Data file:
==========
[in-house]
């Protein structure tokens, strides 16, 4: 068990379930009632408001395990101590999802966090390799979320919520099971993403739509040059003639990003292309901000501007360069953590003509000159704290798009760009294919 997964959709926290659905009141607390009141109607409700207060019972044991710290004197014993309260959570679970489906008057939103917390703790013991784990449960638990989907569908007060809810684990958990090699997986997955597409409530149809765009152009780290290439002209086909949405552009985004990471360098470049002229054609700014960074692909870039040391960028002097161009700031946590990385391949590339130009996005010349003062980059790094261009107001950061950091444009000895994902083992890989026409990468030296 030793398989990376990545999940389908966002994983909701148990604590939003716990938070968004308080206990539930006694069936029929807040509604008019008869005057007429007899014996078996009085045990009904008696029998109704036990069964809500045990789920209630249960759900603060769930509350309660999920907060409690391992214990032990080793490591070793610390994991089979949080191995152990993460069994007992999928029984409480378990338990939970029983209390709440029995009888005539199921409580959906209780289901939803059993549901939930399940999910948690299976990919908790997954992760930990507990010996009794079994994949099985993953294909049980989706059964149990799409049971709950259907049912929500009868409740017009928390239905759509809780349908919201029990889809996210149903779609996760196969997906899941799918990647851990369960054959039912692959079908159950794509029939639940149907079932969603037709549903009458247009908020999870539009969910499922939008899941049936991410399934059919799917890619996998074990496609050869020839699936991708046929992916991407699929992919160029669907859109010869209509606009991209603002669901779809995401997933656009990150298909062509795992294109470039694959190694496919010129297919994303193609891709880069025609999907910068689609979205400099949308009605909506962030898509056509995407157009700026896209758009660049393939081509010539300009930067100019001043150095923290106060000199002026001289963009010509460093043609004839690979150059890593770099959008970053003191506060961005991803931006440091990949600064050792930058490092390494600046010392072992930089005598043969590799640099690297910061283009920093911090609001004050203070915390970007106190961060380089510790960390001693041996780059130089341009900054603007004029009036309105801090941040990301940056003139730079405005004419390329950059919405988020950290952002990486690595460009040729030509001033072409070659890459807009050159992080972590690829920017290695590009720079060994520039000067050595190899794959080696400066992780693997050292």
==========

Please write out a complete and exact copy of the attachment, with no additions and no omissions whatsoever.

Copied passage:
[in-house]
């Protein structure tokens, strides 16, 4: 068990379930009632408001395990101590999802966090390799979320919520099971993403739509040059003639990003292309901000501007360069953590003509000159704290798009760009294919 997964959709926290659905009141607390009141109607409700207060019972044991710290004197014993309260959570679970489906008057939103917390703790013991784990449960638990989907569908007060809810684990958990090699997986997955597409409530149809765009152009780290290439002209086909949405552009985004990471360098470049002229054609700014960074692909870039040391960028002097161009700031946590990385391949590339130009996005010349003062980059790094261009107001950061950091444009000895994902083992890989026409990468030296 030793398989990376990545999940389908966002994983909701148990604590939003716990938070968004308080206990539930006694069936029929807040509604008019008869005057007429007899014996078996009085045990009904008696029998109704036990069964809500045990789920209630249960759900603060769930509350309660999920907060409690391992214990032990080793490591070793610390994991089979949080191995152990993460069994007992999928029984409480378990338990939970029983209390709440029995009888005539199921409580959906209780289901939803059993549901939930399940999910948690299976990919908790997954992760930990507990010996009794079994994949099985993953294909049980989706059964149990799409049971709950259907049912929500009868409740017009928390239905759509809780349908919201029990889809996210149903779609996760196969997906899941799918990647851990369960054959039912692959079908159950794509029939639940149907079932969603037709549903009458247009908020999870539009969910499922939008899941049936991410399934059919799917890619996998074990496609050869020839699936991708046929992916991407699929992919160029669907859109010869209509606009991209603002669901779809995401997933656009990150298909062509795992294109470039694959190694496919010129297919994303193609891709880069025609999907910068689609979205400099949308009605909506962030898509056509995407157009700026896209758009660049393939081509010539300009930067100019001043150095923290106060000199002026001289963009010509460093043609004839690979150059890593770099959008970053003191506060961005991803931006440091990949600064050792930058490092390494600046010392072992930089005598043969590799640099690297910061283009920093911090609001004050203070915390970007106190961060380089510790960390001693041996780059130089341009900054603007004029009036309105801090941040990301940056003139730079405005004419390329950059919405988020950290952002990486690595460009040729030509001033072409070659890459807009050159992080972590690829920017290695590009720079060994520039000067050595190899794959080696400066992780693997050292």